Before walking up another four flights of stairs to our room, I needed a restroom, and so I stopped at one of the public facilities available in the hallway. When I turned around to flush, I found that the toilet had no mechanism for that. Instead it had a long black hose which was about 4 inches in diameter which was running from a pipe. On the wall there was a black handle which appeared to put water through the hose in order to flush the toilet. In all my years I have never seen such a mechanism. Of course, I am game to try anything, the only problem is I am not strong enough to turn that black knob, and so I admit I left the deed to someone else. Course I might mention that I found the John and it had been used before me, so that person must have had the same problem.

The ship has a policy that if we spot either whales or polar bears they will make an announcement over the public address system day or night. Yesterday we had an opportunity to stop for several polar bears, but most of them were at some distance from the ship, and none seemed particularly curious enough to approach the vessel. However, what you should know is that there was another announcement this morning just as I was entering the dining room. I did not have my jacket, and I did not have my camera – both of which were four levels above. So I shrugged my shoulders, and said what the heck I will have breakfast instead. It turns out that was a really dumb call. There was a polar bear outside, and it was right next to the ship. People came back in and showed me photographs that they had taken on their iPhone no less that were absolutely wonderful. I guess I am just “gonna” have to start carrying my camera with me no matter where I am on the ship. We also stopped for whales once or twice, but none of those were apparently great sightings and at the time I was someplace that I could not get to my camera.

Yesterday we entered the Western regions of Franz Josef Land. This is an area of 192 uninhabited islands which constitute the only Russian National Park in the Arctic. On our vessel, we have four Park Rangers to both monitor our activities, and also to serve as bear guides in the event we are successful at some point in making a landing on our return from the North Pole. The ship did, however, make a stop at Northbrook Island in order to offload six scientists and their 3000 pounds of gear. They will spend the Artic summer conducting research, and then at the end of the season they will be picked up.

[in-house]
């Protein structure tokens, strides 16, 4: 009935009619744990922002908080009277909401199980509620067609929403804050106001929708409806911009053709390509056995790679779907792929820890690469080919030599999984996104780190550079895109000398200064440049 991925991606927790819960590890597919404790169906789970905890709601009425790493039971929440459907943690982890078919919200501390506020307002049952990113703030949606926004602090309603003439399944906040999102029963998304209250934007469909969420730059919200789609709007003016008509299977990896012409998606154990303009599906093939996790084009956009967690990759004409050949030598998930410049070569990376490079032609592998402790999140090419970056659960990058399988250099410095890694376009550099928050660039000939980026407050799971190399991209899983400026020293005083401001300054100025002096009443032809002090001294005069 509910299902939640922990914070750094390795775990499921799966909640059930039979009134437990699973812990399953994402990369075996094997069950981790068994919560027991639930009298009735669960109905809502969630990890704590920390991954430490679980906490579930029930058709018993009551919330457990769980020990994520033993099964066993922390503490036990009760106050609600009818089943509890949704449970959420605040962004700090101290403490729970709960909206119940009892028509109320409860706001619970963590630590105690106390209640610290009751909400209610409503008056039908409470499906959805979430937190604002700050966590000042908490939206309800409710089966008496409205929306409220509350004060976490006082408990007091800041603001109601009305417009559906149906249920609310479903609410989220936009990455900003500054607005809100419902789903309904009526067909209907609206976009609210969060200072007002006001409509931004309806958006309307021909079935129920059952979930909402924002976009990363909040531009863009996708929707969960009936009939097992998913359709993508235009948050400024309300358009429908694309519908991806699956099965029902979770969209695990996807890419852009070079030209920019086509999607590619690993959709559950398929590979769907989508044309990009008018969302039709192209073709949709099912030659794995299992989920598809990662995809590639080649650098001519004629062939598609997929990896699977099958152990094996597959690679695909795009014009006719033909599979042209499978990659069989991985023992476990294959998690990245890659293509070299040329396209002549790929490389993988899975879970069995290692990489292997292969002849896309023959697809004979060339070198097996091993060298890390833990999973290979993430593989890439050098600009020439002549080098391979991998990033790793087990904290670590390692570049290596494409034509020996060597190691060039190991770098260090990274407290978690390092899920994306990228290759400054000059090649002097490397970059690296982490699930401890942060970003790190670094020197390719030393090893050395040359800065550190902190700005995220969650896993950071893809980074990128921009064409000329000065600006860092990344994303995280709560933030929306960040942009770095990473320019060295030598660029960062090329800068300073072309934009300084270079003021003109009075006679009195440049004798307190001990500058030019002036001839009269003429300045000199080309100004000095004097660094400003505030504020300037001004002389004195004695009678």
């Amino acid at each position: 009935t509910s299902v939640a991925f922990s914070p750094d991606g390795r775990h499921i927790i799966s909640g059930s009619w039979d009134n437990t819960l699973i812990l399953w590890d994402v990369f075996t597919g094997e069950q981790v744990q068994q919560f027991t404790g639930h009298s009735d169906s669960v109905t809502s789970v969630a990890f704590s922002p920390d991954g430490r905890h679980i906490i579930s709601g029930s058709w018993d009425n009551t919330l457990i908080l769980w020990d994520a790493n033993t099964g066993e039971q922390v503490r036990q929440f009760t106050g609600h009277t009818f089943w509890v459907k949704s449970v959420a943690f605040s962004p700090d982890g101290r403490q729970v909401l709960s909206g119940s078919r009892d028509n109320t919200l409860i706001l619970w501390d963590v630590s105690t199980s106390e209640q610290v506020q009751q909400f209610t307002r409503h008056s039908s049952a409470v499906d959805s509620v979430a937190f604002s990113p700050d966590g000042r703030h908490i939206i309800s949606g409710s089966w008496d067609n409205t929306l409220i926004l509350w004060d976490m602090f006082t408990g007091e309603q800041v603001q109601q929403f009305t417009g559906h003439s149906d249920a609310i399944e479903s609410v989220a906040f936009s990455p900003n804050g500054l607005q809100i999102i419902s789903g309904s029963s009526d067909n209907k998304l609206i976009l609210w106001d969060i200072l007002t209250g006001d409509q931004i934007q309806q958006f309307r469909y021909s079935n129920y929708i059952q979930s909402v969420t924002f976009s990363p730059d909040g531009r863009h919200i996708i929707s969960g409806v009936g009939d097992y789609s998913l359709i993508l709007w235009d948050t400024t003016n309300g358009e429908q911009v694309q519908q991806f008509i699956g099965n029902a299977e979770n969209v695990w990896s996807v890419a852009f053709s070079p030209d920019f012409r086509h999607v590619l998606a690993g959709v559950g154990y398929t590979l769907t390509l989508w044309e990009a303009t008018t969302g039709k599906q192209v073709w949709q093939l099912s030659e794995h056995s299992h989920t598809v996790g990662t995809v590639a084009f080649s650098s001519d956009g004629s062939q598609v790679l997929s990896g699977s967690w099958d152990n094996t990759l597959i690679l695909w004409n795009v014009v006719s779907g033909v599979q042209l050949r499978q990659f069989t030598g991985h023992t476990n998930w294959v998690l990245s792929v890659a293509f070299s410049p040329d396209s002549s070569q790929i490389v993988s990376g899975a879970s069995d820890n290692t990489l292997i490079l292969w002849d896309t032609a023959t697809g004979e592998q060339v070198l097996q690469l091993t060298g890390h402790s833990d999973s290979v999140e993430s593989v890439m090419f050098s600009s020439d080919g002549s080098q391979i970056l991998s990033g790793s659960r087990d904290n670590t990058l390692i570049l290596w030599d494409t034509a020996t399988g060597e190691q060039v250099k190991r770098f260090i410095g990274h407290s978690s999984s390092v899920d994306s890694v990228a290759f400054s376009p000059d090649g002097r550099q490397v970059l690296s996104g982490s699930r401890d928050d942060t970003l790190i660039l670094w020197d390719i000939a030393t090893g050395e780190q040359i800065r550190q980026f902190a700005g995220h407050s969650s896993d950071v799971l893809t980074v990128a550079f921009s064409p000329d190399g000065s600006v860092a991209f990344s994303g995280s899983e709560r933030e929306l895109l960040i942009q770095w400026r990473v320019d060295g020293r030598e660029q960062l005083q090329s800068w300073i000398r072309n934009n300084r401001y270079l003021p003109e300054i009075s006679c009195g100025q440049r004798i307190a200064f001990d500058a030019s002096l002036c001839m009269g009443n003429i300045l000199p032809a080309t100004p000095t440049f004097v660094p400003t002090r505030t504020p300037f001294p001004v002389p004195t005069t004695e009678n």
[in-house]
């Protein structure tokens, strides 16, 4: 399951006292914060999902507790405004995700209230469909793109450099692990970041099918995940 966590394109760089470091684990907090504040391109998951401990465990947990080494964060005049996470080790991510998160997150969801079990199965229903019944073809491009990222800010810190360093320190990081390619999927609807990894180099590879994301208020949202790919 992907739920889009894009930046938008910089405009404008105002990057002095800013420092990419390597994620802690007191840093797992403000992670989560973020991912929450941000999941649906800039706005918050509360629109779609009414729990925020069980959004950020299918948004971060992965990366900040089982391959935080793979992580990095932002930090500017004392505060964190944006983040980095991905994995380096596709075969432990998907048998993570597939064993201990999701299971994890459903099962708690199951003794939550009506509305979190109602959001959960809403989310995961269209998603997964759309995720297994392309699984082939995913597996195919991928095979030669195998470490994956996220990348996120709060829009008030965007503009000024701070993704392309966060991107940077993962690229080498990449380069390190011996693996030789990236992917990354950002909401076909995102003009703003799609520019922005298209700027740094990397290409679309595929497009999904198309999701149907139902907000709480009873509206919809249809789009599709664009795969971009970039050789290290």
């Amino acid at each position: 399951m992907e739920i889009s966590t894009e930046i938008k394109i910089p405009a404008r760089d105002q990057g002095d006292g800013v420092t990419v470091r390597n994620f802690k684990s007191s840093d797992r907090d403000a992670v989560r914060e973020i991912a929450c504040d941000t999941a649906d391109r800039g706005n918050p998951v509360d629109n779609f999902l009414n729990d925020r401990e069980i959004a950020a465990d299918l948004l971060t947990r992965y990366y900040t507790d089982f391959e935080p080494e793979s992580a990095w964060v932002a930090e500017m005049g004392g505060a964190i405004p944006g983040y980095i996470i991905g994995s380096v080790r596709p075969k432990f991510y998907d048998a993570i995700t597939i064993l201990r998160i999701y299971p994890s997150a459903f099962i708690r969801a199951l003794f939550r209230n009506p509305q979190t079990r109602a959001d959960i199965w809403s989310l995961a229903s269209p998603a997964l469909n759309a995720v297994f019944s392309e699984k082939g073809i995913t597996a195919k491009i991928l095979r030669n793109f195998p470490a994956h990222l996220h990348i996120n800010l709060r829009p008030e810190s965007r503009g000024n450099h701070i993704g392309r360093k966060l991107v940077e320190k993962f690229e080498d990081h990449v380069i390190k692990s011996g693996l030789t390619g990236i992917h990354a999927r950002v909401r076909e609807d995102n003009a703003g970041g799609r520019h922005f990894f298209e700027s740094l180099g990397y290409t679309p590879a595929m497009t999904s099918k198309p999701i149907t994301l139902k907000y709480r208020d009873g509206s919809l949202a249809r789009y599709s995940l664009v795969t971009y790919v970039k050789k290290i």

Last evening the ship pulled into solid ice and stopped. After that they announced that they would commence helicopter operations at 9 PM, and as I mentioned in my blog yesterday, it will take over four a half hours to complete the operations once started. Lisa and I were fortunate to be in the first group to enjoy this opportunity. Our six minute flight took us along the front of the nearby glacier. First, we went in one direction, turned, and then came back the other direction giving everyone in the helicopter an equal opportunity to photograph the glacial face. While that was exciting, what I had really hoped for was to be able to take a photograph of our ship as it set locked in the ice. Unfortunately in our six minute ride my side never got to see the ship, whereas on the return Lisa was able to get such a photograph. They did tell us that time permitting, they hope to have another two or three opportunities for us to do helicopter sightseeing. All things considered this is a real bonus in any event.

As we are beginning to encounter heavier ice, and it is becoming difficult not only to stand, but to try to type or believe it or not even to dictate. I think I will take a pause, come back later to report on how we are doing during the day. I will point out that when we started our trip at Murmansk we were on the 79th latitude. Our goal is to reach the North Pole, which is 90° of latitude. Today I see that we are currently at 82°, thus we are making good progress.

Back at you later.